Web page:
VEGF and PlGF promote adult vasculogenesis by enhancing EPC recruitment and vessel formation at the site of tumor neovascularization
Li, Bin × Sharpe, Emerson E Maupin, Amanda B Teleron, Amylynn A Pyle, Amy L Carmeliet, Peter Young, Pampee P #
FASEB Journal vol:20 issue:9 pages:1495-7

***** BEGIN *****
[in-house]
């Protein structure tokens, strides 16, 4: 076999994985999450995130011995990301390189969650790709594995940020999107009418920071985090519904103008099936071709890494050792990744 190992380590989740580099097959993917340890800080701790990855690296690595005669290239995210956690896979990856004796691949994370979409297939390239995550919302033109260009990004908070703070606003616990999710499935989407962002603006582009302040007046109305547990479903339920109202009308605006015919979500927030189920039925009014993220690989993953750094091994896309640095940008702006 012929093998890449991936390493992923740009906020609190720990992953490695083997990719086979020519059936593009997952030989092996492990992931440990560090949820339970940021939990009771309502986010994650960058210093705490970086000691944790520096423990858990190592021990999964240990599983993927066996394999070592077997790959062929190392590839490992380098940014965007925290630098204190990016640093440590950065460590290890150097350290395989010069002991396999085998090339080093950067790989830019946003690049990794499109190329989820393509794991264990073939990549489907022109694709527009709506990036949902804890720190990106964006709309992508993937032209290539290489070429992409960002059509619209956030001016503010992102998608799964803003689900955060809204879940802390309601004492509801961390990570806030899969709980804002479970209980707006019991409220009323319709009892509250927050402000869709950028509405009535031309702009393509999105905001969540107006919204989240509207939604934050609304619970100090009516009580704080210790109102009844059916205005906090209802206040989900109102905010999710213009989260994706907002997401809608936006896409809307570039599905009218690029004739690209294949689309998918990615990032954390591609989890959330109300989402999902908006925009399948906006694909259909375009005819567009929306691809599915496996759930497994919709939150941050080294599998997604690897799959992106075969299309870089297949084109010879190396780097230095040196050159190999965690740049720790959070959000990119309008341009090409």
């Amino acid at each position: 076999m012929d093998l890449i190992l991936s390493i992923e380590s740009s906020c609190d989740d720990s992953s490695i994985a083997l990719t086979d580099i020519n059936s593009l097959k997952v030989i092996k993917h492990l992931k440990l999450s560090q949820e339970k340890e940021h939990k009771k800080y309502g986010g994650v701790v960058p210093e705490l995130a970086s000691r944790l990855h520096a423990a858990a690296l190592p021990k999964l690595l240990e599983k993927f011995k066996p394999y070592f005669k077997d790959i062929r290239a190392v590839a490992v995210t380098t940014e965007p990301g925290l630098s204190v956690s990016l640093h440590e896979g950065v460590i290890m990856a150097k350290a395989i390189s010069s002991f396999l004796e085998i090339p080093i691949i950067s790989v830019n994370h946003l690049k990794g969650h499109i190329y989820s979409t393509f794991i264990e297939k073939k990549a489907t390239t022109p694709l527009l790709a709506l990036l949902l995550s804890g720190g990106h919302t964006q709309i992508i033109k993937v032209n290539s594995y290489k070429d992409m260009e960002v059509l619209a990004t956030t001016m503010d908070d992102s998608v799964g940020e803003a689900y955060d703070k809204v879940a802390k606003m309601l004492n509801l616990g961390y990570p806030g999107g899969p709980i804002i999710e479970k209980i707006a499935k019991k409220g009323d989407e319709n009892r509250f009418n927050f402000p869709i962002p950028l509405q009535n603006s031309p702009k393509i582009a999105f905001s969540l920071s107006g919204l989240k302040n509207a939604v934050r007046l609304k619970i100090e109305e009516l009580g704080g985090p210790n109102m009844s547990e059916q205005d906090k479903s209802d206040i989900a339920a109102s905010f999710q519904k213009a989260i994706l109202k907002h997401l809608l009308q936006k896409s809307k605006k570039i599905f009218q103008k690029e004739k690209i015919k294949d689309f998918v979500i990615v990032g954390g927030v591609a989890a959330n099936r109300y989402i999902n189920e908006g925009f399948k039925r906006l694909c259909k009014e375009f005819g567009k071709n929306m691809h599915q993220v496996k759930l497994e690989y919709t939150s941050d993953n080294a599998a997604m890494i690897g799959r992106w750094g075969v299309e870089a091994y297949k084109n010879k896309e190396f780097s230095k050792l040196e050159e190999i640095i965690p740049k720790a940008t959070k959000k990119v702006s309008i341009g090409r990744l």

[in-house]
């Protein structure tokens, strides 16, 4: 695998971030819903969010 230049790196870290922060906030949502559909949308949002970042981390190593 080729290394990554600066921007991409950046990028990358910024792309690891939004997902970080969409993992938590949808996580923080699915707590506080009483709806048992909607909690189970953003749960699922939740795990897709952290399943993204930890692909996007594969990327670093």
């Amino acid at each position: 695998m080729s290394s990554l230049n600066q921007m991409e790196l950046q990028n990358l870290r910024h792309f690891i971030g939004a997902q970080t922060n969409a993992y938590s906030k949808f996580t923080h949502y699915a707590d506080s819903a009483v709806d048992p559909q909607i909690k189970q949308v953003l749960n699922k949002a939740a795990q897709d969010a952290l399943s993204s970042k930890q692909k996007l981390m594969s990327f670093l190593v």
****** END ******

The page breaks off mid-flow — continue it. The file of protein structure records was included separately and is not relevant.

There are growing data to suggest that tissue hypoxia represents a critical force that drives adult vasculogenesis. Vascular endothelial growth factor (VEGF) expression is dramatically up-regulated by hypoxia and results in enhanced neovascularization. Although the role of VEGF in angiogenesis has been well characterized, its role in adult vasculogenesis remains poorly understood. We used two distinct murine bone marrow transplantation (BMT) models to demonstrate that increased VEGF levels at the site of tumor growth promoted vasculogenesis in vivo. This effect of VEGF was downstream of its effect to enhance either mobilization or survival of circulating endothelial progenitor cells (EPCs). Both VEGFR1 (flt1) and VEGFR2 (flk1) are expressed on culture expanded human EPCs. Previous studies suggest that the effect of VEGF on endothelial cell migration is primarily mediated via VEGFR2; however, VEGF-induced EPC migration in vitro was mediated by both receptors, suggesting that VEGF-VEGFR1 interactions in EPCs are distinct from differentiated endothelial cells. We used specific blocking antibodies to these receptors to demonstrate that VEGFR1 plays an important role in human EPC recruitment to tumors. These findings were further supported by our finding that tumor-associated placental growth factor (PlGF), a VEGFR1-specific agonist, increased tumor vasculogenesis in a murine BMT model. We further showed that both VEGF receptors were necessary for the formation of functional vessels derived from exogenously administered human ex vivo expanded EPCs. Our data suggest local VEGF and/or PlGF expression promote vasculogenesis; VEGF plays a role in EPC recruitment and subsequent formation of functional vessels.